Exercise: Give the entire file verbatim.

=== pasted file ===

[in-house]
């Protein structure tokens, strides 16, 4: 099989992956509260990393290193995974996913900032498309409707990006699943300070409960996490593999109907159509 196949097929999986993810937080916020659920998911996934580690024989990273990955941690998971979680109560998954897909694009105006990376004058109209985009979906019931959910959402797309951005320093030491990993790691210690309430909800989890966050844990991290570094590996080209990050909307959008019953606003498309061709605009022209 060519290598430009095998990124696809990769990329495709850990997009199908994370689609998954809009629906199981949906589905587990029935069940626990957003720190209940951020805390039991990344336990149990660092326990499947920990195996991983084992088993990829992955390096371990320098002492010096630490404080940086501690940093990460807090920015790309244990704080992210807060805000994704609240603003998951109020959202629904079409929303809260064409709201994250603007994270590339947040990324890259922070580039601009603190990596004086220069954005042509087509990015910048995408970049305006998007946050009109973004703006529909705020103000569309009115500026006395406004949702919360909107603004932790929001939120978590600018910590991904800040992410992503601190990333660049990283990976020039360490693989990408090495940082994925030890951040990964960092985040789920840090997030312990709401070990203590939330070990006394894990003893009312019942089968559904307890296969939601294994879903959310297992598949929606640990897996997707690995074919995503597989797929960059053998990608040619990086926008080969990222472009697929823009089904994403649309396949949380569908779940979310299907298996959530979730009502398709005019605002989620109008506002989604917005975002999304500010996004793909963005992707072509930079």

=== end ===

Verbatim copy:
[in-house]
């Protein structure tokens, strides 16, 4: 099989992956509260990393290193995974996913900032498309409707990006699943300070409960996490593999109907159509 196949097929999986993810937080916020659920998911996934580690024989990273990955941690998971979680109560998954897909694009105006990376004058109209985009979906019931959910959402797309951005320093030491990993790691210690309430909800989890966050844990991290570094590996080209990050909307959008019953606003498309061709605009022209 060519290598430009095998990124696809990769990329495709850990997009199908994370689609998954809009629906199981949906589905587990029935069940626990957003720190209940951020805390039991990344336990149990660092326990499947920990195996991983084992088993990829992955390096371990320098002492010096630490404080940086501690940093990460807090920015790309244990704080992210807060805000994704609240603003998951109020959202629904079409929303809260064409709201994250603007994270590339947040990324890259922070580039601009603190990596004086220069954005042509087509990015910048995408970049305006998007946050009109973004703006529909705020103000569309009115500026006395406004949702919360909107603004932790929001939120978590600018910590991904800040992410992503601190990333660049990283990976020039360490693989990408090495940082994925030890951040990964960092985040789920840090997030312990709401070990203590939330070990006394894990003893009312019942089968559904307890296969939601294994879903959310297992598949929606640990897996997707690995074919995503597989797929960059053998990608040619990086926008080969990222472009697929823009089904994403649309396949949380569908779940979310299907298996959530979730009502398709005019605002989620109008506002989604917005975002999304500010996004793909963005992707072509930079």